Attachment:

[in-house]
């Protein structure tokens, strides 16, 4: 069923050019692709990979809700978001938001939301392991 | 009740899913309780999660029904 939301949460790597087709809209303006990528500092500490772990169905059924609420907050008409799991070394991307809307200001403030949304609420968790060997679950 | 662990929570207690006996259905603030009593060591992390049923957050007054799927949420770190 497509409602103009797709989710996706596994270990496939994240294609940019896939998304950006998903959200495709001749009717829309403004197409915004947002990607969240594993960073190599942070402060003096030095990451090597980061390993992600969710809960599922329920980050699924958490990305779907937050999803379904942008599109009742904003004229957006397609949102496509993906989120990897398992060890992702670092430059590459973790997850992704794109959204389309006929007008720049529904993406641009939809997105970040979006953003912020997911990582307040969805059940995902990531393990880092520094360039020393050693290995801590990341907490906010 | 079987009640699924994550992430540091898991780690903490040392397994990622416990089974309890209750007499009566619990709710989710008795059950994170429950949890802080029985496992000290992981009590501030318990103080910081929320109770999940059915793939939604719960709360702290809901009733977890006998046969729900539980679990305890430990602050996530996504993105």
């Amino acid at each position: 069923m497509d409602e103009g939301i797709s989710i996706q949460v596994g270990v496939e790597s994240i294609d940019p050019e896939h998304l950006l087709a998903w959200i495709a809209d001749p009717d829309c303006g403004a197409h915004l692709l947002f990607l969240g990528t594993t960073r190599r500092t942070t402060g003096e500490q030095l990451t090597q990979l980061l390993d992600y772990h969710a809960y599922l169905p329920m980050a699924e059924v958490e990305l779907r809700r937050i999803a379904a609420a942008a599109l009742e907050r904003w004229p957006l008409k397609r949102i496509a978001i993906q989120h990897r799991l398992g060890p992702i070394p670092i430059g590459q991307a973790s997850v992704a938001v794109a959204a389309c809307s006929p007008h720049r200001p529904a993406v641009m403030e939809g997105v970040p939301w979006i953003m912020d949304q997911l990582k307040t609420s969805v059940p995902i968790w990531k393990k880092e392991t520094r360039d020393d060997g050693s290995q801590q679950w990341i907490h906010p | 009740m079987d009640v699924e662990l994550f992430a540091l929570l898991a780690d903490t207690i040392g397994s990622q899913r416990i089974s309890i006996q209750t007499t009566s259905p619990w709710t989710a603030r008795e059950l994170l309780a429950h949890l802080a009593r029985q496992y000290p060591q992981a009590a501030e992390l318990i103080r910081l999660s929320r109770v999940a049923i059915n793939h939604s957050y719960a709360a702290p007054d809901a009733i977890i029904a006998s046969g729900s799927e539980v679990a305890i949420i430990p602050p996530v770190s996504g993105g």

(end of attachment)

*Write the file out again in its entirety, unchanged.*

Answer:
[in-house]
């Protein structure tokens, strides 16, 4: 069923050019692709990979809700978001938001939301392991 | 009740899913309780999660029904 939301949460790597087709809209303006990528500092500490772990169905059924609420907050008409799991070394991307809307200001403030949304609420968790060997679950 | 662990929570207690006996259905603030009593060591992390049923957050007054799927949420770190 497509409602103009797709989710996706596994270990496939994240294609940019896939998304950006998903959200495709001749009717829309403004197409915004947002990607969240594993960073190599942070402060003096030095990451090597980061390993992600969710809960599922329920980050699924958490990305779907937050999803379904942008599109009742904003004229957006397609949102496509993906989120990897398992060890992702670092430059590459973790997850992704794109959204389309006929007008720049529904993406641009939809997105970040979006953003912020997911990582307040969805059940995902990531393990880092520094360039020393050693290995801590990341907490906010 | 079987009640699924994550992430540091898991780690903490040392397994990622416990089974309890209750007499009566619990709710989710008795059950994170429950949890802080029985496992000290992981009590501030318990103080910081929320109770999940059915793939939604719960709360702290809901009733977890006998046969729900539980679990305890430990602050996530996504993105």
């Amino acid at each position: 069923m497509d409602e103009g939301i797709s989710i996706q949460v596994g270990v496939e790597s994240i294609d940019p050019e896939h998304l950006l087709a998903w959200i495709a809209d001749p009717d829309c303006g403004a197409h915004l692709l947002f990607l969240g990528t594993t960073r190599r500092t942070t402060g003096e500490q030095l990451t090597q990979l980061l390993d992600y772990h969710a809960y599922l169905p329920m980050a699924e059924v958490e990305l779907r809700r937050i999803a379904a609420a942008a599109l009742e907050r904003w004229p957006l008409k397609r949102i496509a978001i993906q989120h990897r799991l398992g060890p992702i070394p670092i430059g590459q991307a973790s997850v992704a938001v794109a959204a389309c809307s006929p007008h720049r200001p529904a993406v641009m403030e939809g997105v970040p939301w979006i953003m912020d949304q997911l990582k307040t609420s969805v059940p995902i968790w990531k393990k880092e392991t520094r360039d020393d060997g050693s290995q801590q679950w990341i907490h906010p | 009740m079987d009640v699924e662990l994550f992430a540091l929570l898991a780690d903490t207690i040392g397994s990622q899913r416990i089974s309890i006996q209750t007499t009566s259905p619990w709710t989710a603030r008795e059950l994170l309780a429950h949890l802080a009593r029985q496992y000290p060591q992981a009590a501030e992390l318990i103080r910081l999660s929320r109770v999940a049923i059915n793939h939604s957050y719960a709360a702290p007054d809901a009733i977890i029904a006998s046969g729900s799927e539980v679990a305890i949420i430990p602050p996530v770190s996504g993105g």